The Rational Optimist Day 12: We are the luckiest generation. This generation has experienced more peace, freedom, leisure time, education, medicine, and travel than any in history. Yet it laps up gloom at every opportunity. Consumers do not celebrate their wonderful field of choice, according to psychologists, people say they are “overwhelmed”. When I go to my local superstore, I do not see people driven to misery by the impossibility of choice. I see people choosing.
The Rational Optimist Day 13: Storms are not getting worse. Not at all. While the climate warmed slightly last century, the incidence of hurricanes and cyclones fell. Since the 1920, the global annual death rate from weather-related natural disasters (that is, the proportion of the world’s population killed rather than simply the overall number) has declined by a staggering 99 percent. The killing power of hurricanes depends more on wealth than on wind speed. A big hurricane struck the well prepared Yucatan in Mexico in 2007 and killed nobody. A similar storm struck impoverished Burma the next year and killed 200,000. The best defenses against disaster are prosperity and freedom.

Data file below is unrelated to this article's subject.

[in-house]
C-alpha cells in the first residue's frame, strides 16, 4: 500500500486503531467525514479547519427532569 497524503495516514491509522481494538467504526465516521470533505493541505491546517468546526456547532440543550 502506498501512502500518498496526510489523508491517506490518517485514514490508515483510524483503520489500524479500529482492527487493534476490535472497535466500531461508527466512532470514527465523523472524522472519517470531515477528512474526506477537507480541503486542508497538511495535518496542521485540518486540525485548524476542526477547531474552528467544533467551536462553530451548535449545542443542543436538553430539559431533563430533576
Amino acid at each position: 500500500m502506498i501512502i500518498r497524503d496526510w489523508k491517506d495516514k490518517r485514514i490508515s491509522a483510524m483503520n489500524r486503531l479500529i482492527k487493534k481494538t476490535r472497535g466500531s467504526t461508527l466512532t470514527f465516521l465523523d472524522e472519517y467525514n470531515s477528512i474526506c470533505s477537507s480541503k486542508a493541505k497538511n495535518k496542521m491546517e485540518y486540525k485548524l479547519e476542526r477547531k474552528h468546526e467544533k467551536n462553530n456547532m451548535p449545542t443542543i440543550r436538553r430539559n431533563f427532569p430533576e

The Rational Optimist Day 14: Great ideas keep coming. The more we prosper, the more we can prosper. The more we invent, the more inventions become possible. The world of things is often subject to diminishing returns. The world of ideas is not; The ever-increasing exchange of ideas causes the every-increasing rate of innovation in the modern world. There isn’t even a theoretical possibility of exhausting our supply of ideas, discoveries, and inventions.
I look forward to the comments this post will no doubt generate…